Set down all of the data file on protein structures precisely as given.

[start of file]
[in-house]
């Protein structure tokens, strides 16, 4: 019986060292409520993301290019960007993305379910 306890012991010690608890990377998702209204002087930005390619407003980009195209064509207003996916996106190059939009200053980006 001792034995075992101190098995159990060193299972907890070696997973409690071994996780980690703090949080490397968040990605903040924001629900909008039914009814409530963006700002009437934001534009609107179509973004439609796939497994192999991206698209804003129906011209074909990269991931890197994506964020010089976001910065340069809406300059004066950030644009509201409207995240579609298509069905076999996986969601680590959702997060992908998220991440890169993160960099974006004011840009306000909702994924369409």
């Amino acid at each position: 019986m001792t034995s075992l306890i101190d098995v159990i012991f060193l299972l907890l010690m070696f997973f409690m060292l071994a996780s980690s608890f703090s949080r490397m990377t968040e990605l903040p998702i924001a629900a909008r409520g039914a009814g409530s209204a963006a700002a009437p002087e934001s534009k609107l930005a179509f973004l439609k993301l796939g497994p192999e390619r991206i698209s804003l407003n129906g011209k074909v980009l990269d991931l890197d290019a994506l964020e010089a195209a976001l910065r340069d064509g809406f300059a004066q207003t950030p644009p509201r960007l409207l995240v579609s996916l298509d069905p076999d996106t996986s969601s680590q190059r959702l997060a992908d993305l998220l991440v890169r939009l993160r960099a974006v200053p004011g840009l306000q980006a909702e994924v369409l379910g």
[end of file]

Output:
[in-house]
């Protein structure tokens, strides 16, 4: 019986060292409520993301290019960007993305379910 306890012991010690608890990377998702209204002087930005390619407003980009195209064509207003996916996106190059939009200053980006 001792034995075992101190098995159990060193299972907890070696997973409690071994996780980690703090949080490397968040990605903040924001629900909008039914009814409530963006700002009437934001534009609107179509973004439609796939497994192999991206698209804003129906011209074909990269991931890197994506964020010089976001910065340069809406300059004066950030644009509201409207995240579609298509069905076999996986969601680590959702997060992908998220991440890169993160960099974006004011840009306000909702994924369409």
């Amino acid at each position: 019986m001792t034995s075992l306890i101190d098995v159990i012991f060193l299972l907890l010690m070696f997973f409690m060292l071994a996780s980690s608890f703090s949080r490397m990377t968040e990605l903040p998702i924001a629900a909008r409520g039914a009814g409530s209204a963006a700002a009437p002087e934001s534009k609107l930005a179509f973004l439609k993301l796939g497994p192999e390619r991206i698209s804003l407003n129906g011209k074909v980009l990269d991931l890197d290019a994506l964020e010089a195209a976001l910065r340069d064509g809406f300059a004066q207003t950030p644009p509201r960007l409207l995240v579609s996916l298509d069905p076999d996106t996986s969601s680590q190059r959702l997060a992908d993305l998220l991440v890169r939009l993160r960099a974006v200053p004011g840009l306000q980006a909702e994924v369409l379910g």